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Report: Holiday pricing: Making sense of the madness | Bain & Company

Holiday sales are growing in line with expectations, although the level of promotional activity raises questions about the most important outcome: profits. In this issue, we recap November and early-December sales results, take an in-depth look at the volume of promotions and its implications, and offer ideas for infusing more profitable strategies into holiday pricing.

Unwrapping holiday pricing traditions

We expect that as demand rises, so do prices and profit margins. Unfortunately, this is no longer true for the average retailer in the holiday season. Even as demand recovers from the Great Recession, the volume of holiday promotions (volume = depth × breadth × length) continues to grow, while operating margins shrink. A number of factors are at work here:

  • Deeper promotions. Doorbuster deals are again in full swing this holiday season. Discounts of more than 50% on Black Friday, for example, brought TV prices to record lows; and discounts on toys reached 75% on Cyber Monday. In collaboration with 360pi, we assessed daily online price changes over the first half of the holiday shopping season.2 Looking at prices from November 1 to December 2, we found that, on average, discounts have been deeper this year than last. In electronics and computers, more than half of retailers offered even lower prices this year compared to last year’s deeply discounted prices; and in toys and games, one retailer dropped its average price by more than 2.5 times its average discount last year.
  • Broader promotions. Retailers are continuing to discount broad assortments of goods this year, with storewide discounts being used aggressively. Bain worked with SaleTally to examine the extent to which retailers offered storewide discounts this November.Over half of the 17 retailers analyzed ran storewide promotions this year, indicating a significant breadth in discounted assortment. Average storewide discounts were over 35%, 5 percentage points deeper this year compared to last year.
  • Longer promotions. With retailers offering Black Friday discounts even earlier this year (see Bain’s “Retail Holiday Newsletter #3: The sprint toward Christmas”), promotions are running longer. Data from 360pi on daily online price changes show that some retailers had started promotions in electronics and computers by November 1 and ran discounts for more consecutive days than last year. Retailers also extended Cyber Monday promotions: Bloomingdale’s, JCPenney and others launched online discounts the week before Cyber Monday and continued the deals through the following week.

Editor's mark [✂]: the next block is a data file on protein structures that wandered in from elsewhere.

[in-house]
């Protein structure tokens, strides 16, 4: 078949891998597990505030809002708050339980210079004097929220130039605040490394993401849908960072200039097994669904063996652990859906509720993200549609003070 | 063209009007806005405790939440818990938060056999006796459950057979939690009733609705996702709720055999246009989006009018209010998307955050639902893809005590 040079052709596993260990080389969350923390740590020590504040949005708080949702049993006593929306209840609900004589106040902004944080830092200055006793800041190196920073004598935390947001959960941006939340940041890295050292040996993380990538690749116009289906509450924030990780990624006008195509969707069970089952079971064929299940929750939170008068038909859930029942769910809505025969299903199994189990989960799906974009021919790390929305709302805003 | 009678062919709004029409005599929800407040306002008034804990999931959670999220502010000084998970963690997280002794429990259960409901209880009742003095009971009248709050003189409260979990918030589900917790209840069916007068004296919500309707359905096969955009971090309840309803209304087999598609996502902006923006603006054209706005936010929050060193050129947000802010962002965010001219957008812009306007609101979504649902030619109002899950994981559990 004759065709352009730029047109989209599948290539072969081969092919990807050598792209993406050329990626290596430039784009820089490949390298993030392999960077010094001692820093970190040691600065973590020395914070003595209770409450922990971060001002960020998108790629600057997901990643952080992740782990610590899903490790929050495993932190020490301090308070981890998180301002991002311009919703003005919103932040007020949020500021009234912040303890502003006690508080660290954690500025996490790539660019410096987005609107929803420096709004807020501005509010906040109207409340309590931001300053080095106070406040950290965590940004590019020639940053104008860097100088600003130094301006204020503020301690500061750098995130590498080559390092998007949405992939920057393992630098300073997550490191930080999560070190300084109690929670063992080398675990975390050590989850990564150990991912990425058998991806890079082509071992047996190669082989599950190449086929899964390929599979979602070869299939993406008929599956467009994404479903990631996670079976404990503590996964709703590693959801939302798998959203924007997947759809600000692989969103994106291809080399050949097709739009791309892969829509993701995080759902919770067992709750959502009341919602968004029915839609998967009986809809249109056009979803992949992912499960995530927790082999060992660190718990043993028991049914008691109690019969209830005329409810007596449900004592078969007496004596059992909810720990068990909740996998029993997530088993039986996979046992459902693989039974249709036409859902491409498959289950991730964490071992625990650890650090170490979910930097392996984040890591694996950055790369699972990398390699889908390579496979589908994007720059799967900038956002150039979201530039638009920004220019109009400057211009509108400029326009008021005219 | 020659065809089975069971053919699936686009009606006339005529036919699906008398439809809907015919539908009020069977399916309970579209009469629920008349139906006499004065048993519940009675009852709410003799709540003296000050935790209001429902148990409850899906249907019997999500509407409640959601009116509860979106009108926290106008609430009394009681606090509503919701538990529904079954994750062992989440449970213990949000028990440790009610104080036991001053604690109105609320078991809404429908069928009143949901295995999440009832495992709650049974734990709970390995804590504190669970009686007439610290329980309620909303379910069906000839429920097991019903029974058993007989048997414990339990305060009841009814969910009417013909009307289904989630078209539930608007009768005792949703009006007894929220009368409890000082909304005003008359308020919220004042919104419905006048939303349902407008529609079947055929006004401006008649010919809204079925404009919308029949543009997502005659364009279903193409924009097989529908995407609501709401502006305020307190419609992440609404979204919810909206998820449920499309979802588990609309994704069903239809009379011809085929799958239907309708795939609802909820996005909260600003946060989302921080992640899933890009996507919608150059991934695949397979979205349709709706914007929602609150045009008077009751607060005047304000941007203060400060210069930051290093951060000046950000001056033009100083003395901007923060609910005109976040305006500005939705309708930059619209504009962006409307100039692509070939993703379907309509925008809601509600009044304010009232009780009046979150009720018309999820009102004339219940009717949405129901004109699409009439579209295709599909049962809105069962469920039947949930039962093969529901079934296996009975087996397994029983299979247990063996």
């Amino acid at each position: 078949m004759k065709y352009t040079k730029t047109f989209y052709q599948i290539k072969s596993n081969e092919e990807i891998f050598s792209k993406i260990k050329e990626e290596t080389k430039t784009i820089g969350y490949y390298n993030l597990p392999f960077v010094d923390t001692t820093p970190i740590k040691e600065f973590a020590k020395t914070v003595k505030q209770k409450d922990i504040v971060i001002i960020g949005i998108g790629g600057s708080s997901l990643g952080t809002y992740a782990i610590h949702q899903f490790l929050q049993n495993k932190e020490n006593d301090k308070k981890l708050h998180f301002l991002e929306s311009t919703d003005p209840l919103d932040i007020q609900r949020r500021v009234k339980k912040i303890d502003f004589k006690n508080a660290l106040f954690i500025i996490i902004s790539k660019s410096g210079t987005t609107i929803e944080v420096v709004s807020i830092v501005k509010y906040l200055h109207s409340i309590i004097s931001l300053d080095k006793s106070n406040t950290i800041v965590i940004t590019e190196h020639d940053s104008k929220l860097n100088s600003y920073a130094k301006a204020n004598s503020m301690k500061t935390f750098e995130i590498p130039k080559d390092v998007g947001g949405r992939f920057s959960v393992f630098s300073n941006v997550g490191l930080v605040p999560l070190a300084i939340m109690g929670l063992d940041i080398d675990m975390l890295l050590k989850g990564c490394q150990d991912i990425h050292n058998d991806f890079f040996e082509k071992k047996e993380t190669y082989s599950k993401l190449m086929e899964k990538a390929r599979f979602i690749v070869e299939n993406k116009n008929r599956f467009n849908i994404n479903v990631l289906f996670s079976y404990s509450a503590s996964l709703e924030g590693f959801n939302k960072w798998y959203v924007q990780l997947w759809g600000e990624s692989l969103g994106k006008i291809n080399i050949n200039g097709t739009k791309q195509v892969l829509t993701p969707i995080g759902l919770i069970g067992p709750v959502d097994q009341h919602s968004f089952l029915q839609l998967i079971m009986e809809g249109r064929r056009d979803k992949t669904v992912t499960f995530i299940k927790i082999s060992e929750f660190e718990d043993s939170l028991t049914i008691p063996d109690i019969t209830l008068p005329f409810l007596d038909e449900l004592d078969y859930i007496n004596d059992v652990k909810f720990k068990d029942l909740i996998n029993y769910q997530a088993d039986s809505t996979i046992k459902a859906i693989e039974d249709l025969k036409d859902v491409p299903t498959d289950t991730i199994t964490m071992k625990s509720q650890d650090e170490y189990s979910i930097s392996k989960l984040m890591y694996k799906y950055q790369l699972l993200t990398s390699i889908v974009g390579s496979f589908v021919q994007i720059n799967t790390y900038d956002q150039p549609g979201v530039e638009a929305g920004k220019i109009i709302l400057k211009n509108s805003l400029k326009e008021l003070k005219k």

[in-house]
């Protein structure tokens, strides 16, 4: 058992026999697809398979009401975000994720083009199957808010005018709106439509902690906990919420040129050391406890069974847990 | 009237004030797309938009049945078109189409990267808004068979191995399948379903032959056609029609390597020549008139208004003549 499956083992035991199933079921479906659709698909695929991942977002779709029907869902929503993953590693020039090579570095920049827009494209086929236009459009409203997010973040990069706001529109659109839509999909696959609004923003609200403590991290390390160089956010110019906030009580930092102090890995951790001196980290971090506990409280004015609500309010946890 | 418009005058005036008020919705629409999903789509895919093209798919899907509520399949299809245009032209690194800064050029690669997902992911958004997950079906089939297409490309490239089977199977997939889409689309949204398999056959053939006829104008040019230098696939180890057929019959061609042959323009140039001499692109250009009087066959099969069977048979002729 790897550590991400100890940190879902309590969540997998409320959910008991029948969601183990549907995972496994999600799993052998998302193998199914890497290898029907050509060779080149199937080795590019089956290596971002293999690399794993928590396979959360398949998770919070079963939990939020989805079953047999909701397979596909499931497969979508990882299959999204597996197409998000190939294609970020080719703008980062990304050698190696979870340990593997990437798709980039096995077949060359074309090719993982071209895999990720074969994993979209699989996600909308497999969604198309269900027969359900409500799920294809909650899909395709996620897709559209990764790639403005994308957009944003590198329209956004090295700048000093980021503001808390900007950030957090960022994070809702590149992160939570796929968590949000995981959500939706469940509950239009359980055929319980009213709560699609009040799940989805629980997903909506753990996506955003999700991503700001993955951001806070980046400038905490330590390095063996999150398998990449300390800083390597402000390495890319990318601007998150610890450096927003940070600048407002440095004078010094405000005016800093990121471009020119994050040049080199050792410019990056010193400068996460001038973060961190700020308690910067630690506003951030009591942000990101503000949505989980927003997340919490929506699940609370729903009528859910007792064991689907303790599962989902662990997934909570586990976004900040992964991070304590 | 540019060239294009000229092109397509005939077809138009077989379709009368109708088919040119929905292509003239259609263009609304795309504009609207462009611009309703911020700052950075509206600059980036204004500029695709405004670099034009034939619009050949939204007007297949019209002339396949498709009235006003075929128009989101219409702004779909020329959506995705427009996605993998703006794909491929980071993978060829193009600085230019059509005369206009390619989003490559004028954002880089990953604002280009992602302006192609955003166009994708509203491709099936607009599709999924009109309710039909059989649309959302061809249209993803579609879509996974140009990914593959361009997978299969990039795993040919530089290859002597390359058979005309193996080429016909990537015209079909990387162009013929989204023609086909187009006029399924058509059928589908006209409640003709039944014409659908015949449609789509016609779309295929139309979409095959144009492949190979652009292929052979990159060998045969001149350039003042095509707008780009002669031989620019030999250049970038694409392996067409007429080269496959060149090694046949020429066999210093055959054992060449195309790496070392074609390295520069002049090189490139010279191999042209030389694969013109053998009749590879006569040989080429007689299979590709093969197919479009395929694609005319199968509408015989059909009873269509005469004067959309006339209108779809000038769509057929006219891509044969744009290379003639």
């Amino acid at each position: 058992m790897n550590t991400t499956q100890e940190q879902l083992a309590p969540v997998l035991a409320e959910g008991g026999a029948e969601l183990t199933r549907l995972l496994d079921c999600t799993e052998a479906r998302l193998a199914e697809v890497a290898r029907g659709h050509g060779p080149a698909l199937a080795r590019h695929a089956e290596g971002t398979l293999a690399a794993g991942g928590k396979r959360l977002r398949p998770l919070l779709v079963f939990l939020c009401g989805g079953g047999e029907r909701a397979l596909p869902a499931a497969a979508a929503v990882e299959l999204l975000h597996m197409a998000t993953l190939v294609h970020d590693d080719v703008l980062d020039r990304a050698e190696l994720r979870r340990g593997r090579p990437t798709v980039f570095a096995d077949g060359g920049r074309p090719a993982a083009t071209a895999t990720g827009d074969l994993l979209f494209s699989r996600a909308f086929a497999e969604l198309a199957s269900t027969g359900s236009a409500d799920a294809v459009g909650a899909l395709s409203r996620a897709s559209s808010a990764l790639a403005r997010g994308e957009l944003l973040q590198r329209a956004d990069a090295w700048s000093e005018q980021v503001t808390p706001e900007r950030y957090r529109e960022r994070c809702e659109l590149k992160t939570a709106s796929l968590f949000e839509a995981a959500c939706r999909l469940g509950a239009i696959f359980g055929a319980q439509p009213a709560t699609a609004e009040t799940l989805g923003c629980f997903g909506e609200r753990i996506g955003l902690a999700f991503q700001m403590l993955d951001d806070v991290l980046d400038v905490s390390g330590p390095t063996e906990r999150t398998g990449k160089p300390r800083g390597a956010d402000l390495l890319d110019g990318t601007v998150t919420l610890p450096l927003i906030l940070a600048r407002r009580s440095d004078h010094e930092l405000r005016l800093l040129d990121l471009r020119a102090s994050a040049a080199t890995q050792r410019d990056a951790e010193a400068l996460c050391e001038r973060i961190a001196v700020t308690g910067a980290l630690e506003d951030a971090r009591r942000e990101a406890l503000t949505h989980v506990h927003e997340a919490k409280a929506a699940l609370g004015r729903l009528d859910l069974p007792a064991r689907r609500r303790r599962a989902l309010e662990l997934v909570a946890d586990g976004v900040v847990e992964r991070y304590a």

• More frequent price changes. Dynamic online pricing has exacerbated holiday pricing madness. Our partnership with 360pi looked at the frequency of price changes by examining the percentage of products that changed price from the prior day, for a sample of 5,000 SKUs. In November, Amazon.com changed its prices on an average of 20% of products in the assortment, more than any other retailer. This holiday season, more retailers are responding in kind. Office Depot, for example, changed prices on 30% of its products on the Saturday after Thanksgiving; that rate was just 18% on any single day last year. Price differentials are moving more closely in sync with Amazon.com this year as more retailers resolve to keep pace with the online giant’s price changes.
  • Greater price messaging. In addition to deeper, broader, longer and more frequent discounts, retailers are broadcasting their promotions more loudly. Bain’s proprietary research with Quad Analytix found that the total number of promotional e-mails increased by 45% in the first two weeks of November compared to last year, and by 69% the week before Thanksgiving.4

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Holiday pricing: Making sense of the madness – Bain Brief – Bain & Company.